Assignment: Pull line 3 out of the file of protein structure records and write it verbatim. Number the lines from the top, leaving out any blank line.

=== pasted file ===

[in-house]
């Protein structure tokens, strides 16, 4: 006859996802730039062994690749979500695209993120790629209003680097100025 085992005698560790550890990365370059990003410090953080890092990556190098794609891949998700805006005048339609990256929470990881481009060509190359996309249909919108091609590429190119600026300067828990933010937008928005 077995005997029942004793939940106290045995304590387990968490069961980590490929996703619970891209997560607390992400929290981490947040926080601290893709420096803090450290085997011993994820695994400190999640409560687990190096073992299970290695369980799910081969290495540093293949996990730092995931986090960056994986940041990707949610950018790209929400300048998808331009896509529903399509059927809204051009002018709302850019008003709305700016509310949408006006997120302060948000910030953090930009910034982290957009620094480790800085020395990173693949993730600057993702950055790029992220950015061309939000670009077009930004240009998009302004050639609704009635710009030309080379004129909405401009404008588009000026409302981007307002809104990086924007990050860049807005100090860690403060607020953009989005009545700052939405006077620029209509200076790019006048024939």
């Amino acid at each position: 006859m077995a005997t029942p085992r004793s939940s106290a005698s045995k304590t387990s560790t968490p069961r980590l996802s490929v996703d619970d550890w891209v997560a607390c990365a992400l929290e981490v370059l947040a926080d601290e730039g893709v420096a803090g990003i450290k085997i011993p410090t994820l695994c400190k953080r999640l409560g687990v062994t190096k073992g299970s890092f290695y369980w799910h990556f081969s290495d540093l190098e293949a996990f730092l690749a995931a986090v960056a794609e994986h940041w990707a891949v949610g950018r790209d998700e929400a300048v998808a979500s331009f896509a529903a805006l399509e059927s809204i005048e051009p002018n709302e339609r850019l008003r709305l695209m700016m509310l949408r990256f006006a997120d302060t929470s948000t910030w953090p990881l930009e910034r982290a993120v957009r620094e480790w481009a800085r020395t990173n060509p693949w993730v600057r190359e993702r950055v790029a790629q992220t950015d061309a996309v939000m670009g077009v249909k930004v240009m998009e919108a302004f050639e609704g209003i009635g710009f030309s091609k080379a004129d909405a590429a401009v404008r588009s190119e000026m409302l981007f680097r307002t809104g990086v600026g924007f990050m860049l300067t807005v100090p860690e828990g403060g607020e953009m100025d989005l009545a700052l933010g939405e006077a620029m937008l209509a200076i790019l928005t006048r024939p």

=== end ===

């Amino acid at each position: 006859m077995a005997t029942p085992r004793s939940s106290a005698s045995k304590t387990s560790t968490p069961r980590l996802s490929v996703d619970d550890w891209v997560a607390c990365a992400l929290e981490v370059l947040a926080d601290e730039g893709v420096a803090g990003i450290k085997i011993p410090t994820l695994c400190k953080r999640l409560g687990v062994t190096k073992g299970s890092f290695y369980w799910h990556f081969s290495d540093l190098e293949a996990f730092l690749a995931a986090v960056a794609e994986h940041w990707a891949v949610g950018r790209d998700e929400a300048v998808a979500s331009f896509a529903a805006l399509e059927s809204i005048e051009p002018n709302e339609r850019l008003r709305l695209m700016m509310l949408r990256f006006a997120d302060t929470s948000t910030w953090p990881l930009e910034r982290a993120v957009r620094e480790w481009a800085r020395t990173n060509p693949w993730v600057r190359e993702r950055v790029a790629q992220t950015d061309a996309v939000m670009g077009v249909k930004v240009m998009e919108a302004f050639e609704g209003i009635g710009f030309s091609k080379a004129d909405a590429a401009v404008r588009s190119e000026m409302l981007f680097r307002t809104g990086v600026g924007f990050m860049l300067t807005v100090p860690e828990g403060g607020e953009m100025d989005l009545a700052l933010g939405e006077a620029m937008l209509a200076i790019l928005t006048r024939p």